Create a graph of your system’s performance

Use Dstat and Gnuplot to monitor performance, then turn that information into neat-looking graphs that anyone, even your manager, can understand...

This script generates a graph for your system’s CPU usage

Dstat data collection
A quick word on the usage of Dstat before we move onto the part where we collect system performance data. Run the command ‘dstat -h’ to get a dump of all the options supported by Dstat. You can customise the data collected by Dstat using these options. So, for example, if you want to only get the information about the CPU and the memory, run the command ‘dstat -cm’, where ‘c’ stands for CPU and ‘m’ stands for memory. You can also customise the time interval and the number of readings that Dstat takes. So if you want to run the command we just ran with an interval of ten seconds and get five readings, you would modify the command to look something like ‘dstat -cm 10 5’.

Now that we have Dstat installed and working, we can begin collecting the system-monitoring data. We’ll use Dstat to collect the CPU, memory and network data. We will also have Dstat write the time alongside each entry. We will get Dstat to note readings taken every five seconds. So the command we will be using to collect system performance data will look something like: ‘dstat -tcmn’. To allow Gnuplot to take this data, we will need the data to be stored in a file. For that we will redirect the output from the ‘dstat’ command to a file. The command will then look like this: ‘dstat -tcmn > dstat.dat’. Run this command for a few minutes, hit the key combination Ctrl+C to exit the command, and open “dstat.dat” in your favourite text editor. You will see a list of numbers that looks something like this:

Dstat output saved in the file ‘dstat.dat’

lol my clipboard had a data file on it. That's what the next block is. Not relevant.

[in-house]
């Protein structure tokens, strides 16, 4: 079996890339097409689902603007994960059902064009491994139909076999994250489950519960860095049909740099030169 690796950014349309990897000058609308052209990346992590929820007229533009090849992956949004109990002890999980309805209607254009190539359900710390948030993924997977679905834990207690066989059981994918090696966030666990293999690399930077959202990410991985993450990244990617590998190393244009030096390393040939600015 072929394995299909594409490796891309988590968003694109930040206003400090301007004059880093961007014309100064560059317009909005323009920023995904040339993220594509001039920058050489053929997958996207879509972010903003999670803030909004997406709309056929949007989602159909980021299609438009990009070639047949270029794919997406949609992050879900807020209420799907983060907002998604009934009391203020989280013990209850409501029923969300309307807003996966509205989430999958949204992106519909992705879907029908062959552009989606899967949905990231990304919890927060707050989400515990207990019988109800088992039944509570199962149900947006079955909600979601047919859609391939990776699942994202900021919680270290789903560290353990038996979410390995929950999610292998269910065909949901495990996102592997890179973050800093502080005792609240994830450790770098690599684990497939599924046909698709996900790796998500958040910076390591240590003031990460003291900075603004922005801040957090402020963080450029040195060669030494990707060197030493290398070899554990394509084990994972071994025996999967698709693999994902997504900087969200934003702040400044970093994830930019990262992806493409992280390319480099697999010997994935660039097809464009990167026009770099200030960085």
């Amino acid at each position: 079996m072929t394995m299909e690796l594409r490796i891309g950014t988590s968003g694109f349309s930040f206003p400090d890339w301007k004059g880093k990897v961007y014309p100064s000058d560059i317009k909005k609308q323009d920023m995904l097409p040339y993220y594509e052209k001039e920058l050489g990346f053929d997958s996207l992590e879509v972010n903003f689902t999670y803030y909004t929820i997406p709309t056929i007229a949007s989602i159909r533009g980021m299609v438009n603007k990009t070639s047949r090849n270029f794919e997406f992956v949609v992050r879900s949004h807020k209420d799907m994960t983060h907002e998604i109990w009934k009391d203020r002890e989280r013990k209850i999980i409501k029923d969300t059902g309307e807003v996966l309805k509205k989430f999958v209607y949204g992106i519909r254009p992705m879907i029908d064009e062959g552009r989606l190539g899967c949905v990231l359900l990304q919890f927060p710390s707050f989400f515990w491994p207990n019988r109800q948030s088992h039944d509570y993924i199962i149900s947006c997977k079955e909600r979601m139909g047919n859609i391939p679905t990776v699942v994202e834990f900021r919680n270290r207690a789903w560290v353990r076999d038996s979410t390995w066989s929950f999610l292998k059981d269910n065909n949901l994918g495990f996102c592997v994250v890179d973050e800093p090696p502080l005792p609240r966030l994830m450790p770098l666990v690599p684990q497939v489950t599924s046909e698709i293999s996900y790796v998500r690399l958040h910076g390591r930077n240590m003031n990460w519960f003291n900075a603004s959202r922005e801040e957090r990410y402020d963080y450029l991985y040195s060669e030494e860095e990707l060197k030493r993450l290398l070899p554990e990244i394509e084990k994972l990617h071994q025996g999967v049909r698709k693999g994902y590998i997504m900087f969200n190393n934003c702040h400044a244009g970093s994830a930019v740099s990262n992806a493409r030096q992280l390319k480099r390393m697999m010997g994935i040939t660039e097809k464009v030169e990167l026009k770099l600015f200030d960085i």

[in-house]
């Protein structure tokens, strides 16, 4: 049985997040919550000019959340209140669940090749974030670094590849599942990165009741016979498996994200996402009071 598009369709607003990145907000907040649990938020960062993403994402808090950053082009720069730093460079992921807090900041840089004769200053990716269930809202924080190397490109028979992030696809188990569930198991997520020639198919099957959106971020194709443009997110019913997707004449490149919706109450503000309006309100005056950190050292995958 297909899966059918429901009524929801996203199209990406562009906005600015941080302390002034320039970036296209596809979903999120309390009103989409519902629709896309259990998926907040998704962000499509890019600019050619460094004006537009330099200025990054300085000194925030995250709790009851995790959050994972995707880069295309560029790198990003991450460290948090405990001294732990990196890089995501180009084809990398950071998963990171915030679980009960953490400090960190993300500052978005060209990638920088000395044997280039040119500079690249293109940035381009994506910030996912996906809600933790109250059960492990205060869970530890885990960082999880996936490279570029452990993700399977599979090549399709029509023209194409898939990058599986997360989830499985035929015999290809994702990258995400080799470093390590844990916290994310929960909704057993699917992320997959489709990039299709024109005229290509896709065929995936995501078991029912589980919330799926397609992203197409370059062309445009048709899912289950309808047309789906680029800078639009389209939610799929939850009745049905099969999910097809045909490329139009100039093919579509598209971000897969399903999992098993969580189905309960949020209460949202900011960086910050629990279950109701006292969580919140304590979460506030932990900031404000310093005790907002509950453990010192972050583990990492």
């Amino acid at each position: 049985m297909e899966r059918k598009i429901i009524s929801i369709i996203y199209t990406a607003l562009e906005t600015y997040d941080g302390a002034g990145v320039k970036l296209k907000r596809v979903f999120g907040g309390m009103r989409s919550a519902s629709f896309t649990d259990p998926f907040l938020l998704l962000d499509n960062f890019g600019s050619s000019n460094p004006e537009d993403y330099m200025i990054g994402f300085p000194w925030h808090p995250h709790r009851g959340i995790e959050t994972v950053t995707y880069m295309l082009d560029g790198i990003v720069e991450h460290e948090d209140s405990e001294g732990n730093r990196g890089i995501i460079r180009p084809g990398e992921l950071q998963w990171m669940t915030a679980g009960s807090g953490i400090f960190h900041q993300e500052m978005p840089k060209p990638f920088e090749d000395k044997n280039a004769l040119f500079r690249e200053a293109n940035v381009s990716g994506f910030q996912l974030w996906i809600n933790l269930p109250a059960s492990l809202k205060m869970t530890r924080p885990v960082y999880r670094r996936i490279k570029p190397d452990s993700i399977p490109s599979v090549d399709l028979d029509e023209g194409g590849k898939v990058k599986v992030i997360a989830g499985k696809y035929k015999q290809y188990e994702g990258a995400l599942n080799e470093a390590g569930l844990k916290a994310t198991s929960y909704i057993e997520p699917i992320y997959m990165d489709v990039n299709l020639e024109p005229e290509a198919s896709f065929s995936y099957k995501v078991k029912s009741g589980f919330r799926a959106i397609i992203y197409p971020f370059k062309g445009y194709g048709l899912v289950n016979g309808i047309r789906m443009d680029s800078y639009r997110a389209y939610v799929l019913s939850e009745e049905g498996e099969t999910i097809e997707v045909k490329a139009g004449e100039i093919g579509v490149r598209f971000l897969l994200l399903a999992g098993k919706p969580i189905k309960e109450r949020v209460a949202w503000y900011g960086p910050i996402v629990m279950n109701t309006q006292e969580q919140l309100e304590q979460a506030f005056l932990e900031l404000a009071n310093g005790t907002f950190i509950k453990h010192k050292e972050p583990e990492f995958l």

Dstat output saved in the file ‘dstat.dat’

If you see an output like the one above then you are good to go. Now you can run the following command to collect the actual data: ‘dstat -tcmn 10 > dstat.dat’. Let this command run for some time, at least ten minutes. You will get an output that looks something like the following in the file ‘dstat.dat’:

Dstat taking readings with ten-second intervals
Dstat taking readings with ten-second intervals

If you look at the time stamp in the output, you will see that each reading was taken with a gap of ten seconds. If you are running the command from a remote shell, such as over an SSH connection, you should make the command run in the background using the ‘nohup’ command. This way the Dstat process will not die if your SSH session expires. The new command will look something like this:

# nohup dstat -tcmn 10 > dstat.dat &
[1] 27857

When you hit the Return key on your keyboard after entering the command, you will be presented with a number. This is the process ID for the background process. Take note of this number: you will need it when you want to stop Dstat from collecting more data. Once you are done collecting data, run the following command to stop Dstat:

# kill -9 27857
[1]+  Killed      nohup dstat -tcmn 10 > dstat.dat

Replace ‘27857’ with the process ID you noted down. You should receive an output saying that the Dstat process was killed.